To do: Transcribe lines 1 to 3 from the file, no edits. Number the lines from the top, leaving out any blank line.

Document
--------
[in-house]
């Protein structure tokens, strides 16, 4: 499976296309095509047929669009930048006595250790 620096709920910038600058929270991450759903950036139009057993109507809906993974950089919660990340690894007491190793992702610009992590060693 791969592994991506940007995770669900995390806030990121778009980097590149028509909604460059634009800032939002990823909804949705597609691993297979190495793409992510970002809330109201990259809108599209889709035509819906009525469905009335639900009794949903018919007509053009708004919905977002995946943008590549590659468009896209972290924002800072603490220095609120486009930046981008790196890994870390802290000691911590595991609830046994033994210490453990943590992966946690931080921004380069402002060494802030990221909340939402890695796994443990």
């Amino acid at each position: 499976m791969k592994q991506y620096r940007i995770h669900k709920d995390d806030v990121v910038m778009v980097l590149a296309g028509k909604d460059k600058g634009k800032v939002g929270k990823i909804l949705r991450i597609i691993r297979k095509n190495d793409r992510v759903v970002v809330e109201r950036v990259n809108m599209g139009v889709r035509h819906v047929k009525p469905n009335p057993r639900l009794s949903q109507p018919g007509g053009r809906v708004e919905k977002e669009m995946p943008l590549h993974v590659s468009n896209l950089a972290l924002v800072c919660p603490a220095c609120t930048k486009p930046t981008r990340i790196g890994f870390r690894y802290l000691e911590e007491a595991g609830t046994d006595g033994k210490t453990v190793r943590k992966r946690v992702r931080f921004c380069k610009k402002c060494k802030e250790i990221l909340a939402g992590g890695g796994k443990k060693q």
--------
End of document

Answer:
[in-house]
């Protein structure tokens, strides 16, 4: 499976296309095509047929669009930048006595250790 620096709920910038600058929270991450759903950036139009057993109507809906993974950089919660990340690894007491190793992702610009992590060693 791969592994991506940007995770669900995390806030990121778009980097590149028509909604460059634009800032939002990823909804949705597609691993297979190495793409992510970002809330109201990259809108599209889709035509819906009525469905009335639900009794949903018919007509053009708004919905977002995946943008590549590659468009896209972290924002800072603490220095609120486009930046981008790196890994870390802290000691911590595991609830046994033994210490453990943590992966946690931080921004380069402002060494802030990221909340939402890695796994443990």
């Amino acid at each position: 499976m791969k592994q991506y620096r940007i995770h669900k709920d995390d806030v990121v910038m778009v980097l590149a296309g028509k909604d460059k600058g634009k800032v939002g929270k990823i909804l949705r991450i597609i691993r297979k095509n190495d793409r992510v759903v970002v809330e109201r950036v990259n809108m599209g139009v889709r035509h819906v047929k009525p469905n009335p057993r639900l009794s949903q109507p018919g007509g053009r809906v708004e919905k977002e669009m995946p943008l590549h993974v590659s468009n896209l950089a972290l924002v800072c919660p603490a220095c609120t930048k486009p930046t981008r990340i790196g890994f870390r690894y802290l000691e911590e007491a595991g609830t046994d006595g033994k210490t453990v190793r943590k992966r946690v992702r931080f921004c380069k610009k402002c060494k802030e250790i990221l909340a939402g992590g890695g796994k443990k060693q």